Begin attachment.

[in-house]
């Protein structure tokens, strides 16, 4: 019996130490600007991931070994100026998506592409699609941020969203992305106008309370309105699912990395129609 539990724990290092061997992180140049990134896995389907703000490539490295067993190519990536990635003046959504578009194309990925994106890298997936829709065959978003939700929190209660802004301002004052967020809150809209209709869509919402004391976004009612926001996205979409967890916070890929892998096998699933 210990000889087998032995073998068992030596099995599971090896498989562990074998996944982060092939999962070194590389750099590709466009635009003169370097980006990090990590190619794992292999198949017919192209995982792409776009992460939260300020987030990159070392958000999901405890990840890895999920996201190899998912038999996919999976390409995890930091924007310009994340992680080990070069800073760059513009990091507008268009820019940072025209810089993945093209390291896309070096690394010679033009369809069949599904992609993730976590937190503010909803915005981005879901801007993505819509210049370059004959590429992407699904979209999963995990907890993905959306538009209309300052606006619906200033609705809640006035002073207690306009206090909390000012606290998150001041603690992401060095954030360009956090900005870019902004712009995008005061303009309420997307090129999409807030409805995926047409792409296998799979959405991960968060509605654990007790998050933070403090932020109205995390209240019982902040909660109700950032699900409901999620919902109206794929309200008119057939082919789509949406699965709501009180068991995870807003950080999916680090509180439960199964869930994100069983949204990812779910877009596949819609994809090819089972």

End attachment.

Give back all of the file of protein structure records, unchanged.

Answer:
[in-house]
């Protein structure tokens, strides 16, 4: 019996130490600007991931070994100026998506592409699609941020969203992305106008309370309105699912990395129609 539990724990290092061997992180140049990134896995389907703000490539490295067993190519990536990635003046959504578009194309990925994106890298997936829709065959978003939700929190209660802004301002004052967020809150809209209709869509919402004391976004009612926001996205979409967890916070890929892998096998699933 210990000889087998032995073998068992030596099995599971090896498989562990074998996944982060092939999962070194590389750099590709466009635009003169370097980006990090990590190619794992292999198949017919192209995982792409776009992460939260300020987030990159070392958000999901405890990840890895999920996201190899998912038999996919999976390409995890930091924007310009994340992680080990070069800073760059513009990091507008268009820019940072025209810089993945093209390291896309070096690394010679033009369809069949599904992609993730976590937190503010909803915005981005879901801007993505819509210049370059004959590429992407699904979209999963995990907890993905959306538009209309300052606006619906200033609705809640006035002073207690306009206090909390000012606290998150001041603690992401060095954030360009956090900005870019902004712009995008005061303009309420997307090129999409807030409805995926047409792409296998799979959405991960968060509605654990007790998050933070403090932020109205995390209240019982902040909660109700950032699900409901999620919902109206794929309200008119057939082919789509949406699965709501009180068991995870807003950080999916680090509180439960199964869930994100069983949204990812779910877009596949819609994809090819089972």